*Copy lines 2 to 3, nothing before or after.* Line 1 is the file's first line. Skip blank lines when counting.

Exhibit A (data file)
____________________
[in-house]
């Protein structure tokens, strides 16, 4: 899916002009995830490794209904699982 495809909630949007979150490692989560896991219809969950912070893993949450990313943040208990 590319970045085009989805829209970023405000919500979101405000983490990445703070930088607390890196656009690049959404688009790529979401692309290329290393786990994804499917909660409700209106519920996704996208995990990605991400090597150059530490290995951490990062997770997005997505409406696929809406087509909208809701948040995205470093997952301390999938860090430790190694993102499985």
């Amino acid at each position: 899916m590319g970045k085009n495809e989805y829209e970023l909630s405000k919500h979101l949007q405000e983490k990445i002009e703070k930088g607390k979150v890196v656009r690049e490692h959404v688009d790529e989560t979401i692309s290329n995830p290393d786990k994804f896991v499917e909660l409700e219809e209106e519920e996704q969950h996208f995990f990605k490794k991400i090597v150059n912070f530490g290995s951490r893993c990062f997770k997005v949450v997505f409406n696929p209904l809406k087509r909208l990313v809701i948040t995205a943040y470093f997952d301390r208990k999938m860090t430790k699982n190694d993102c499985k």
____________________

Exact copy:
């Protein structure tokens, strides 16, 4: 899916002009995830490794209904699982 495809909630949007979150490692989560896991219809969950912070893993949450990313943040208990 590319970045085009989805829209970023405000919500979101405000983490990445703070930088607390890196656009690049959404688009790529979401692309290329290393786990994804499917909660409700209106519920996704996208995990990605991400090597150059530490290995951490990062997770997005997505409406696929809406087509909208809701948040995205470093997952301390999938860090430790190694993102499985």
């Amino acid at each position: 899916m590319g970045k085009n495809e989805y829209e970023l909630s405000k919500h979101l949007q405000e983490k990445i002009e703070k930088g607390k979150v890196v656009r690049e490692h959404v688009d790529e989560t979401i692309s290329n995830p290393d786990k994804f896991v499917e909660l409700e219809e209106e519920e996704q969950h996208f995990f990605k490794k991400i090597v150059n912070f530490g290995s951490r893993c990062f997770k997005v949450v997505f409406n696929p209904l809406k087509r909208l990313v809701i948040t995205a943040y470093f997952d301390r208990k999938m860090t430790k699982n190694d993102c499985k």